Building a Windows Phone App From Scratch–Part 3 of 3

Windows Phone Tutorial

In Part 1 of this mini-series we created the layout for a calculator. Calcflowers In Part 2, we filled in the event handlers for the buttons.  In this third and final part we’ll review the code for the calculator and we’ll add a click sound for each button press. 

Let’s start by looking at the simple underlying logic.  We examined the DisplayNumber property and its backing DependencyProperty in the previous posting. 

The rest is simply a matter of keeping track of when the user is entering a new number (e.g., if the user enters 56 + 35 we want to consider 35 a new number, but not the six following the five).  To keep things simple we’ll force the user to hit the equal sign between each pair of numbers.

We begin by setting the datacontext and the initial value when the user navigates to the page,

protected override void OnNavigatedTo(
    NavigationEventArgs args)
{
    DataContext = this;
    DisplayNumber = 0;
}

Clicking on a number value requires that we obtain the value of the content of the button that was clicked and then convert that value to a double,

private void NumberButton_Click(
    object sender, System.Windows.RoutedEventArgs e)
{
    AddToDisplayNumber(double.Parse(
        ((Button)sender).Content.ToString()));
}

The helper method AddToDisplayNumber will check to see if this is a new number; if not it sets the DisplayNumber by modifying the current DisplayNumber to be shifted over (multiplied by 10) and adding the current digit.  If it is a new number then we hold on to the previous number (as we’ll be adding to it, subtracting from it, etc., when we hit equals).

private void AddToDisplayNumber(double digit)
{
    if (isNewNumber)
    {
        isNewNumber = false;
        previousNumber = DisplayNumber;
        DisplayNumber = digit;
    }
    else if (DisplayNumber == 0)
    {
        DisplayNumber = digit;
    }
    else
    {
        DisplayNumber = DisplayNumber * 10 + digit;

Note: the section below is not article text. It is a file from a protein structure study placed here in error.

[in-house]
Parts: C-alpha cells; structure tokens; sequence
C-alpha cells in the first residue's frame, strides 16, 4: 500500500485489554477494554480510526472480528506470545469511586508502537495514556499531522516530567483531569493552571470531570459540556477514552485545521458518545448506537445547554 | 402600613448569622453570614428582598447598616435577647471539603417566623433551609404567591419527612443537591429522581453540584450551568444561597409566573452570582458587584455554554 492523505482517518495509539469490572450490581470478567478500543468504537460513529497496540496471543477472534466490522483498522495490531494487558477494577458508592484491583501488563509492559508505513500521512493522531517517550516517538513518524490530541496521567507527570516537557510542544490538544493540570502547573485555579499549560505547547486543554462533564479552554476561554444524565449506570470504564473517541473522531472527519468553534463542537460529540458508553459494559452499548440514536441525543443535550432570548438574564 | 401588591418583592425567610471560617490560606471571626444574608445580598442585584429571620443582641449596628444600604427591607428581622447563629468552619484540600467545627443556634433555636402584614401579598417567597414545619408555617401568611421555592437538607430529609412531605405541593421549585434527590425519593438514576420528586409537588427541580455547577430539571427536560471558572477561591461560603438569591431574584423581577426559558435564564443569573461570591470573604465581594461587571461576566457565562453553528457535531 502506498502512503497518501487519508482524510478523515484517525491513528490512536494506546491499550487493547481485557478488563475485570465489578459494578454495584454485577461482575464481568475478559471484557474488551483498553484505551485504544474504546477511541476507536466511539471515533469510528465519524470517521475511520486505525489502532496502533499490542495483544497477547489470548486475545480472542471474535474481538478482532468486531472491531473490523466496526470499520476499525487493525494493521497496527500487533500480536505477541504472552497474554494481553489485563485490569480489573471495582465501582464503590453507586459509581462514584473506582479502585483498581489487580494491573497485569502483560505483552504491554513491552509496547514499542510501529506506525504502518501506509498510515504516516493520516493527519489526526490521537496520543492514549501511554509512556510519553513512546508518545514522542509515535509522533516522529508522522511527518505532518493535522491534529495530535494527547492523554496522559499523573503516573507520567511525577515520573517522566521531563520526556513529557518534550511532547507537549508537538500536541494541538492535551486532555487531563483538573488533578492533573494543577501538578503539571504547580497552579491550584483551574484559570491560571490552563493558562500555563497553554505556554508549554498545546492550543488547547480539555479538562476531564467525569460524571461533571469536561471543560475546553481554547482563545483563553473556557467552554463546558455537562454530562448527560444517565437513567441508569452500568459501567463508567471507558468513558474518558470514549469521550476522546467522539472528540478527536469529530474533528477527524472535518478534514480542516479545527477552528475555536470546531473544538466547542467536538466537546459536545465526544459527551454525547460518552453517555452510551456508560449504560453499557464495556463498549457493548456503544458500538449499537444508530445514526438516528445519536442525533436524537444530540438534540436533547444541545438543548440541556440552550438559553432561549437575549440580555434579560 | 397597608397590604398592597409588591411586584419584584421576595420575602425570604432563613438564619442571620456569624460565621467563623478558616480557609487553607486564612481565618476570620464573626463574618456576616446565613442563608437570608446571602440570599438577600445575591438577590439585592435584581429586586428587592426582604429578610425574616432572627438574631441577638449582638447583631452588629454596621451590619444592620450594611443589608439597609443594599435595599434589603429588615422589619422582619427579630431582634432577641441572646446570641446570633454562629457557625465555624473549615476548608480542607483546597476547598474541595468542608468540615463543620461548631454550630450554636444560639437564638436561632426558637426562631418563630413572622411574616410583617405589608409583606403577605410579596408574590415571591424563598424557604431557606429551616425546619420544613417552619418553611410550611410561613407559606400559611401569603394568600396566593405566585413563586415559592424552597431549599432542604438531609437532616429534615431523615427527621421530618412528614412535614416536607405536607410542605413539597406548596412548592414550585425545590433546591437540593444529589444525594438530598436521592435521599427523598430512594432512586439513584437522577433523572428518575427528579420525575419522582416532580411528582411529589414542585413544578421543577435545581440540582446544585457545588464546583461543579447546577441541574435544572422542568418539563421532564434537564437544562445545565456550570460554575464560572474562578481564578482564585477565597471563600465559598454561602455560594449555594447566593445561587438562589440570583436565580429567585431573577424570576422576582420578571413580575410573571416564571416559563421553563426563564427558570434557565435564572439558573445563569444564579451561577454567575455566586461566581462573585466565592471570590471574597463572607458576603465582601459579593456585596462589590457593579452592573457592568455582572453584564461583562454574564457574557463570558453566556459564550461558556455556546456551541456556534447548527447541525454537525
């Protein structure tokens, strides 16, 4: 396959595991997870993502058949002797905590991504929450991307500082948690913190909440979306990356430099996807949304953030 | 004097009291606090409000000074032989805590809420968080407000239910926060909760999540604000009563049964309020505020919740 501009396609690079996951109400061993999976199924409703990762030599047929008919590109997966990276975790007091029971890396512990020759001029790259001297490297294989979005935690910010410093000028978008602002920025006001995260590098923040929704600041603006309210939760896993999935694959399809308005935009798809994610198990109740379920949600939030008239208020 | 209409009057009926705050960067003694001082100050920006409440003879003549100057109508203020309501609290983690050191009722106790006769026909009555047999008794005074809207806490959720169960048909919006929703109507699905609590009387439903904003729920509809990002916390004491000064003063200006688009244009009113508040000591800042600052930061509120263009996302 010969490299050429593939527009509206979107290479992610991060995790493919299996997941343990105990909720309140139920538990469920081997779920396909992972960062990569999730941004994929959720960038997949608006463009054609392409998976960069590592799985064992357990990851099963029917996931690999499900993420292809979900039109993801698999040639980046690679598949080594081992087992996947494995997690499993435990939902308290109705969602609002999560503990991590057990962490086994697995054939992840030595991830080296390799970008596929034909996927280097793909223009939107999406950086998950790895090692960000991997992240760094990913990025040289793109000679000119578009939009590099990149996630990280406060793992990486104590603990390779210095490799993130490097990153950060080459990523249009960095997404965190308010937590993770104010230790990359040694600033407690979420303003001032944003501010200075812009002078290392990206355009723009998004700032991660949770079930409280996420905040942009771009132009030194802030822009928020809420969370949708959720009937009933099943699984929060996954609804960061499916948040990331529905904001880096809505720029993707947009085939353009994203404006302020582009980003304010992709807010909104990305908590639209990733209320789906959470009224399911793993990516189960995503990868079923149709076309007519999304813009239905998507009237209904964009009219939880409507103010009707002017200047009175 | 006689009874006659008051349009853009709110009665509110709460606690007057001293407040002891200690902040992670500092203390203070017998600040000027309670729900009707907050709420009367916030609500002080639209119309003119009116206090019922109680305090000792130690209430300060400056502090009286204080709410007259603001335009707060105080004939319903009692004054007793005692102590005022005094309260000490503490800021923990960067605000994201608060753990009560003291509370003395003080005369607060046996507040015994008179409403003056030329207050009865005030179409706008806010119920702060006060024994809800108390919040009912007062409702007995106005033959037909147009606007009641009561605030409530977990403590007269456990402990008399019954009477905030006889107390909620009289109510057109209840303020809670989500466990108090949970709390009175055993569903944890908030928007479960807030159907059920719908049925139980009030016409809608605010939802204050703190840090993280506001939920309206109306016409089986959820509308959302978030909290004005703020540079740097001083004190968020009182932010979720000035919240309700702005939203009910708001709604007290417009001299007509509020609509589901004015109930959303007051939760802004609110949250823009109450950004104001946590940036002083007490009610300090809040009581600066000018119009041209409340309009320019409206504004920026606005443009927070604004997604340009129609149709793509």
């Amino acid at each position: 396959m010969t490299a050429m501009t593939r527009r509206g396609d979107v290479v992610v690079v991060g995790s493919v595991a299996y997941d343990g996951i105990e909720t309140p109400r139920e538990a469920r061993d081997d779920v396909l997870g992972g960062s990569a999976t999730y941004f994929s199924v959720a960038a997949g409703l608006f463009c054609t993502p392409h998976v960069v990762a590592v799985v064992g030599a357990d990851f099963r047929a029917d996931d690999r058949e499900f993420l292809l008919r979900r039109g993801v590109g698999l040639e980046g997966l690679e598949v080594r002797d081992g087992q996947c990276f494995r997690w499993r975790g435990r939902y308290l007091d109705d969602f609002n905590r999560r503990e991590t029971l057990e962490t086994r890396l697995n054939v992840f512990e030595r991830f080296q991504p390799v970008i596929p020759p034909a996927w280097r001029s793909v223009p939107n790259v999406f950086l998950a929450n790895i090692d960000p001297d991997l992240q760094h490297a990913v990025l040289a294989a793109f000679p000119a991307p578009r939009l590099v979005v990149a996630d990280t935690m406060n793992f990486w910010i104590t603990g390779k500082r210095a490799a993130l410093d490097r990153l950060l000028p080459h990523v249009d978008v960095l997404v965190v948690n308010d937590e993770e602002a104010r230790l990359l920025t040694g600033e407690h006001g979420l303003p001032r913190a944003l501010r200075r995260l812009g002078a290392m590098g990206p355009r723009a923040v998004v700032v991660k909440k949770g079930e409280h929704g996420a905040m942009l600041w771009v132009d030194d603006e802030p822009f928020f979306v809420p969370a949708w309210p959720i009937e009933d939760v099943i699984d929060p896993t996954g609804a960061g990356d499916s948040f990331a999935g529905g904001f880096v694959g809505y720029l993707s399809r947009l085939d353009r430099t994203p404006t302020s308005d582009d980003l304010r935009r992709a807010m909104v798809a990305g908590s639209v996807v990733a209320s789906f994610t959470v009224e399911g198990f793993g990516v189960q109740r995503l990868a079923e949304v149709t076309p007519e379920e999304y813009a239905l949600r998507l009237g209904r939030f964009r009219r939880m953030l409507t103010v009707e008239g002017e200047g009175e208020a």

}
}

You can see the interaction between DisplayNumber and PreviousNumber by looking at what happens when we click the Equals button,

 private void EqualButton_Click(
     object sender, 
     RoutedEventArgs e)
 {
     switch (operatorType)
     {
         case OperatorTypes.Addition:
             DisplayNumber = previousNumber + DisplayNumber;      
             break;
         case OperatorTypes.Subtraction:
             DisplayNumber = previousNumber - DisplayNumber;
             break;
         case OperatorTypes.Multiplication:
             DisplayNumber = previousNumber * DisplayNumber;
             break;
         case OperatorTypes.Division:
             DisplayNumber = previousNumber / DisplayNumber;
             break;
         default:
             break;
     }
     isNewNumber = true;
 }

 

The rest is, frankly, trivial.  The addition, subtraction, multiplication and division buttons just set the enumerated constant OperatorTypes; for example,

 private void AddButton_Click(
     object sender, 
     RoutedEventArgs e)
 {
     operatorType = OperatorTypes.Addition;
     isNewNumber = true;
 }

 

Setting the Click Sound

Setting the click sound is very easy and best done by opening the project in EditCurrent Expression Blend.  Create a folder for sounds and add a click  sound to that folder. Next, right click on any button and select Edit Template –> Edit Current. 

That will open the currently applied template for that button (and incidentally, for all the other buttons).  Open the Assets tab and select Behaviors.  Drag the Play Sound Action behavior onto the button’s Grid and set its Source value (in the properties window) to your existing button sound (which will appear in the drop down).  Set the Volume to 1.  Pop out of the template and run the program; each button clicks as you press it, and the four functions work.

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About Jesse Liberty

Jesse Liberty is an independent consultant and programmer with three decades of experience writing and delivering software projects. He is the author of 2 dozen books and multiple Pluralsight courses, and has been a Senior Technical Evangelist for Microsoft, a Distinguished Software Engineer for AT&T, a VP for Information Services for Citibank and a Software Architect for PBS. He is a Xamarin Certified Mobile Developer and a Xamarin MVP, Microsoft MVP and Telerik MVP.
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5 Responses to Building a Windows Phone App From Scratch–Part 3 of 3

  1. 5 mistakes says:

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  2. Dushyant says:

    Hi Jesse:

    I manged to get the tutorial running – declared the two variables 😉

    However when I click on edit template -> I can see the edit current option but it is not available. Only option I see in Expression Blend for WP7 is to edit a copy and create new blank.

    Thnx!
    -Dushyant

  3. Dushyant says:

    I am new to programming. Can you also share the code for isNewNumber and previousNumber declaration?

  4. Dale says:

    How about enhancing part 3 by introducing new functionality by adding buttons for logarithmic and triginometry calculations and implementing event handlers for the button click events. I would imagine that switch block of code would have to be modified by introducing two new switch cases. The AddToDisplayNumber method would be modified. We would have to add two new methods to calculate a logarithmic function as well as triginometry functions.

  5. Pingback: Building a Windows Phone App From Scratch–Part 3 of 3 – www.nalli.net

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